Since Anna Jordan won the Bruntwood Prize back in 2013, she’s had two other plays staged, Freak and Chicken Shop (in London, at Theatre 503 and the Park Theatre respectively), works which both in their way unpicked the psychological and emotional impact of living in a highly sexualised culture.
In Yen, teenage brothers Bobbie and Hench have lives which have been shaped by absence. They lack anything resembling stability and, though they have known love, their mother is an erratic presence, neither boy is in school, and they seem to have no friends. Though they are poor it is this lack that matters. They spend their days playing video games and watching porn. At the start of the play there is no food in the house and they are down to sharing a single T-shirt between them.
They do at least have each other and Jake Davies’ Bobby and Alex Austin’s Hench capture the quick shifts of sibling relationships, the fraternal shorthand, their little jokes and codes, their protectiveness of one another.
While the premise is undeniably bleak, there is also warmth in the writing, affection as well as aggression. Davies is brilliantly puppyish and energetic as Bobby, forever tearing around the stage; his character is supposed to be 13, yet he is simultaneously both younger and older than his years, while Austin in contrast is all sharp-cheeked awkwardness as the older of the two. The scenes of his growing attraction to new neighbour, Jennifer are tenderly played. “I don’t know how to touch you,” he confesses.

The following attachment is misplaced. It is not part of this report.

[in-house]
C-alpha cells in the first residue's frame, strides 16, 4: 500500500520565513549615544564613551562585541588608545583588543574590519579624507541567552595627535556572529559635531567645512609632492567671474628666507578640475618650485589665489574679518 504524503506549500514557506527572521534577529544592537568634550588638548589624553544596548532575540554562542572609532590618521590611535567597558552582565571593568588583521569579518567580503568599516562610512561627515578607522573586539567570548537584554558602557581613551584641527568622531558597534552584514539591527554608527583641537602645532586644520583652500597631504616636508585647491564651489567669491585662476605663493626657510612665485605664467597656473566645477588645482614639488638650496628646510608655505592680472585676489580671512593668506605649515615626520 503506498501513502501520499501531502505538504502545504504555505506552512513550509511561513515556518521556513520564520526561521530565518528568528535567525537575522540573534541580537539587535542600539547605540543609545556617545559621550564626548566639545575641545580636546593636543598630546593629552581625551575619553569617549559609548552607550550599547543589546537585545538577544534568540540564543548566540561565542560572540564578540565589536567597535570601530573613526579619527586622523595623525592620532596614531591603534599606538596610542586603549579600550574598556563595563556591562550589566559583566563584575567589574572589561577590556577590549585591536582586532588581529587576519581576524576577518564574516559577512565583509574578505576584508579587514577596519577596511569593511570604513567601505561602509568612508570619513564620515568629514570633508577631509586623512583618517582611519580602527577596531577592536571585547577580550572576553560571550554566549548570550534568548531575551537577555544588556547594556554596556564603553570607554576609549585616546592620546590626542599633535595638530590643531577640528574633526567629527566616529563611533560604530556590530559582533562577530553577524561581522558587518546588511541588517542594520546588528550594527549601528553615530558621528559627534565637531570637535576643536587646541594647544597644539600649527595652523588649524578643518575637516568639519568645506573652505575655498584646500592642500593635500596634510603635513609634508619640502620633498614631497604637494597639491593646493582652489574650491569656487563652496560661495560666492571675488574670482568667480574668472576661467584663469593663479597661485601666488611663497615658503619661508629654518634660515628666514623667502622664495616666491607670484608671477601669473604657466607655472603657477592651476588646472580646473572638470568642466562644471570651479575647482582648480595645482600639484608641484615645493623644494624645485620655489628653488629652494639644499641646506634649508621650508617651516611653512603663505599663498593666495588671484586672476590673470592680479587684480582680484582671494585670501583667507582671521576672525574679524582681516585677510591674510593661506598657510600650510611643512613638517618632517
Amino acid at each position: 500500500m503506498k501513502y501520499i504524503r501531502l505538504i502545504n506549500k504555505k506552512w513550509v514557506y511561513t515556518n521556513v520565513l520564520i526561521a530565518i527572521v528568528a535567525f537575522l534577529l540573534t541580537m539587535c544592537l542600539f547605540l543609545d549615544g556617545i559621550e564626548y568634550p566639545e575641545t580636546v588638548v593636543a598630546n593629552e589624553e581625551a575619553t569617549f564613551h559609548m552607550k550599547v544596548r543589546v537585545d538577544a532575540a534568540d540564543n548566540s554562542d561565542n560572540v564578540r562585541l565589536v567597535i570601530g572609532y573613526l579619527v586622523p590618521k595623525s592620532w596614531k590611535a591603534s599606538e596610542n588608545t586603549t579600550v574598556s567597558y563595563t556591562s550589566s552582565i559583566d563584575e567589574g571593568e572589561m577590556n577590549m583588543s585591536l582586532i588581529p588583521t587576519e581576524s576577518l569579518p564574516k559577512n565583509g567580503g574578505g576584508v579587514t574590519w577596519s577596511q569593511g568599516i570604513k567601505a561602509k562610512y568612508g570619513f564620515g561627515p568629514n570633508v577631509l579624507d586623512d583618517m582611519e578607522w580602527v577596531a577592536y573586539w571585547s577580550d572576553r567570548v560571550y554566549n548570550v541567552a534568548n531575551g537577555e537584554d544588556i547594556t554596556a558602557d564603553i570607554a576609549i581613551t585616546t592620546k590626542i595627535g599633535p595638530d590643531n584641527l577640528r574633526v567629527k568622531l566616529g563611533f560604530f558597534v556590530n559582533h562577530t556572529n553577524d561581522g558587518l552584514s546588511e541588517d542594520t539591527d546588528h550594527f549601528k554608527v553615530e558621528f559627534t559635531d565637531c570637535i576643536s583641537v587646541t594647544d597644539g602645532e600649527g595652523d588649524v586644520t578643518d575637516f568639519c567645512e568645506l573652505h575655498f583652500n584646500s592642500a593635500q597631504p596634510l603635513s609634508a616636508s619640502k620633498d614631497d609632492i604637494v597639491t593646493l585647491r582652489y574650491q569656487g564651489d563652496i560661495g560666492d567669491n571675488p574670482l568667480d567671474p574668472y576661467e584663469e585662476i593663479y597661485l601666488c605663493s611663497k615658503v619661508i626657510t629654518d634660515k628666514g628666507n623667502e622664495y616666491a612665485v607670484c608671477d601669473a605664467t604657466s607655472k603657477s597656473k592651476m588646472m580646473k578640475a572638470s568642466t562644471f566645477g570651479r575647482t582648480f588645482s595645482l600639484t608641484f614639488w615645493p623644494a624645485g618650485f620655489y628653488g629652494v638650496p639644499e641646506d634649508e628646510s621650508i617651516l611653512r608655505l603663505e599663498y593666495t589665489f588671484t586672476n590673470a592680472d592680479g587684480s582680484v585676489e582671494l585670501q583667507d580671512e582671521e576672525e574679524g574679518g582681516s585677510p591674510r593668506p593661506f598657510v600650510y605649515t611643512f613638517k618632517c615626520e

Director Ned Bennett came to attention in 2012 with an exquisitely tense revival of Philip Ridley’s Mercury Fur, another play with two brothers at is heart. While Yen lacks the hothouse quality of that production, there are moments of deep unease here. The play hinges an act of violence, which we never see; Jordan instead explores the build-up to and the fall-out from this moment, successfully trying to imagine a context where such a thing might be understandable if not any less brutal or appalling.
Bennett has chosen to reunite with the creative team from his atmospheric production of Pomona, and designer Georgia Lowe pairs battered sofas with a wall of floodlights, which lighting designer Elliot Griggs makes flicker as the boys spend hours immersed in Playstation games or gazing at scenes of anal penetration.
The play feels less sure-footed once the boys’ world has been blown open. Though the performances remain strong, a chemical shift has occurred and these scenes feel a little more functional than the filthy vivid dialogue of earlier. But while a few narrative cracks appear towards the end, it remains a gripping, compassionate and confident piece of writing.
February 18-March 7, PN February 19
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